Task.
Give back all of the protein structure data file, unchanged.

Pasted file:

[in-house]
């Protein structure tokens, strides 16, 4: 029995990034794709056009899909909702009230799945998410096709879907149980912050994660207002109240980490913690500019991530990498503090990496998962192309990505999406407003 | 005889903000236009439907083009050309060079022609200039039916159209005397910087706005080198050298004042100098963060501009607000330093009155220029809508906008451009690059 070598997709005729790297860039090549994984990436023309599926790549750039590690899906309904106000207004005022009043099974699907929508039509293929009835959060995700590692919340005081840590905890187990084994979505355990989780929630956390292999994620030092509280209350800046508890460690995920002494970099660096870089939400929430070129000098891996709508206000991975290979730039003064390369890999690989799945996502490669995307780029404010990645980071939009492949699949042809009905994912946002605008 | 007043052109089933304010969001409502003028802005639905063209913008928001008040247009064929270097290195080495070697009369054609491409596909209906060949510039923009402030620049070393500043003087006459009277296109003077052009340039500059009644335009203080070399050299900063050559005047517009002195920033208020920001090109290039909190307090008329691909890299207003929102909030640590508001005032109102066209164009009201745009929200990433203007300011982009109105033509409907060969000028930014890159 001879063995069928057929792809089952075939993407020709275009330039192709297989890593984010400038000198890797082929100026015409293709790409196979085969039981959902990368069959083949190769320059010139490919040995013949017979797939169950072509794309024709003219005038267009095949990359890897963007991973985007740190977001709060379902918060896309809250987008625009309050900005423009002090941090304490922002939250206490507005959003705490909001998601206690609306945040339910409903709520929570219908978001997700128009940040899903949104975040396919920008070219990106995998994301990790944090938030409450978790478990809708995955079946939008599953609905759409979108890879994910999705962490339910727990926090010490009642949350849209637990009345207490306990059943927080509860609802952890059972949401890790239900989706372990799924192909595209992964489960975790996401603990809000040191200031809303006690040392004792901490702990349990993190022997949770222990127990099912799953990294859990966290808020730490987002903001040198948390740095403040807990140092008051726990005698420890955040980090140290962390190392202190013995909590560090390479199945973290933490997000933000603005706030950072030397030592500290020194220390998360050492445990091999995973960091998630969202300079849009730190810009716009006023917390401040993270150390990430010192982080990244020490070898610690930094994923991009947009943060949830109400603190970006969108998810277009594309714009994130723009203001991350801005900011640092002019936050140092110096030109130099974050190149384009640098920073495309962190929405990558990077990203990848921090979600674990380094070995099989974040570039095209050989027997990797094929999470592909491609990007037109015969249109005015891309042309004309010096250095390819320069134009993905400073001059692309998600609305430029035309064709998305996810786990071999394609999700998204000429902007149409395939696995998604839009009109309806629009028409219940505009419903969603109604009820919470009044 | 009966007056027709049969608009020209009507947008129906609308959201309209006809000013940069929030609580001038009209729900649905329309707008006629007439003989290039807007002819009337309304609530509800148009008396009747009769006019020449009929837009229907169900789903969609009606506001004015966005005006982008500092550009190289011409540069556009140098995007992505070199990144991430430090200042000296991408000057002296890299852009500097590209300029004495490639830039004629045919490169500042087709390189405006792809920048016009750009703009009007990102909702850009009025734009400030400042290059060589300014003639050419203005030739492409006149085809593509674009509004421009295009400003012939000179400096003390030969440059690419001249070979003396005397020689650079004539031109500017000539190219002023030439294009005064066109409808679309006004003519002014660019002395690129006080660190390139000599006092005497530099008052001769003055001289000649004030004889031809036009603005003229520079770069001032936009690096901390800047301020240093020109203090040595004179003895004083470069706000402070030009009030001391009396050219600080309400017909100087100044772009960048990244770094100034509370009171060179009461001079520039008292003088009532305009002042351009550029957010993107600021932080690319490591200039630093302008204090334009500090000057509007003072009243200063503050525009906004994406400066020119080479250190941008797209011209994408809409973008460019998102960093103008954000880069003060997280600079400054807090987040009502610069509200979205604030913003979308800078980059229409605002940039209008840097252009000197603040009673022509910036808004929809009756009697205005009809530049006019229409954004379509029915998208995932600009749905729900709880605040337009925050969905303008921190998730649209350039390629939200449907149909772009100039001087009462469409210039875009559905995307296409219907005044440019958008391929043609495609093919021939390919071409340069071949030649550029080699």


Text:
[in-house]
């Protein structure tokens, strides 16, 4: 029995990034794709056009899909909702009230799945998410096709879907149980912050994660207002109240980490913690500019991530990498503090990496998962192309990505999406407003 | 005889903000236009439907083009050309060079022609200039039916159209005397910087706005080198050298004042100098963060501009607000330093009155220029809508906008451009690059 070598997709005729790297860039090549994984990436023309599926790549750039590690899906309904106000207004005022009043099974699907929508039509293929009835959060995700590692919340005081840590905890187990084994979505355990989780929630956390292999994620030092509280209350800046508890460690995920002494970099660096870089939400929430070129000098891996709508206000991975290979730039003064390369890999690989799945996502490669995307780029404010990645980071939009492949699949042809009905994912946002605008 | 007043052109089933304010969001409502003028802005639905063209913008928001008040247009064929270097290195080495070697009369054609491409596909209906060949510039923009402030620049070393500043003087006459009277296109003077052009340039500059009644335009203080070399050299900063050559005047517009002195920033208020920001090109290039909190307090008329691909890299207003929102909030640590508001005032109102066209164009009201745009929200990433203007300011982009109105033509409907060969000028930014890159 001879063995069928057929792809089952075939993407020709275009330039192709297989890593984010400038000198890797082929100026015409293709790409196979085969039981959902990368069959083949190769320059010139490919040995013949017979797939169950072509794309024709003219005038267009095949990359890897963007991973985007740190977001709060379902918060896309809250987008625009309050900005423009002090941090304490922002939250206490507005959003705490909001998601206690609306945040339910409903709520929570219908978001997700128009940040899903949104975040396919920008070219990106995998994301990790944090938030409450978790478990809708995955079946939008599953609905759409979108890879994910999705962490339910727990926090010490009642949350849209637990009345207490306990059943927080509860609802952890059972949401890790239900989706372990799924192909595209992964489960975790996401603990809000040191200031809303006690040392004792901490702990349990993190022997949770222990127990099912799953990294859990966290808020730490987002903001040198948390740095403040807990140092008051726990005698420890955040980090140290962390190392202190013995909590560090390479199945973290933490997000933000603005706030950072030397030592500290020194220390998360050492445990091999995973960091998630969202300079849009730190810009716009006023917390401040993270150390990430010192982080990244020490070898610690930094994923991009947009943060949830109400603190970006969108998810277009594309714009994130723009203001991350801005900011640092002019936050140092110096030109130099974050190149384009640098920073495309962190929405990558990077990203990848921090979600674990380094070995099989974040570039095209050989027997990797094929999470592909491609990007037109015969249109005015891309042309004309010096250095390819320069134009993905400073001059692309998600609305430029035309064709998305996810786990071999394609999700998204000429902007149409395939696995998604839009009109309806629009028409219940505009419903969603109604009820919470009044 | 009966007056027709049969608009020209009507947008129906609308959201309209006809000013940069929030609580001038009209729900649905329309707008006629007439003989290039807007002819009337309304609530509800148009008396009747009769006019020449009929837009229907169900789903969609009606506001004015966005005006982008500092550009190289011409540069556009140098995007992505070199990144991430430090200042000296991408000057002296890299852009500097590209300029004495490639830039004629045919490169500042087709390189405006792809920048016009750009703009009007990102909702850009009025734009400030400042290059060589300014003639050419203005030739492409006149085809593509674009509004421009295009400003012939000179400096003390030969440059690419001249070979003396005397020689650079004539031109500017000539190219002023030439294009005064066109409808679309006004003519002014660019002395690129006080660190390139000599006092005497530099008052001769003055001289000649004030004889031809036009603005003229520079770069001032936009690096901390800047301020240093020109203090040595004179003895004083470069706000402070030009009030001391009396050219600080309400017909100087100044772009960048990244770094100034509370009171060179009461001079520039008292003088009532305009002042351009550029957010993107600021932080690319490591200039630093302008204090334009500090000057509007003072009243200063503050525009906004994406400066020119080479250190941008797209011209994408809409973008460019998102960093103008954000880069003060997280600079400054807090987040009502610069509200979205604030913003979308800078980059229409605002940039209008840097252009000197603040009673022509910036808004929809009756009697205005009809530049006019229409954004379509029915998208995932600009749905729900709880605040337009925050969905303008921190998730649209350039390629939200449907149909772009100039001087009462469409210039875009559905995307296409219907005044440019958008391929043609495609093919021939390919071409340069071949030649550029080699």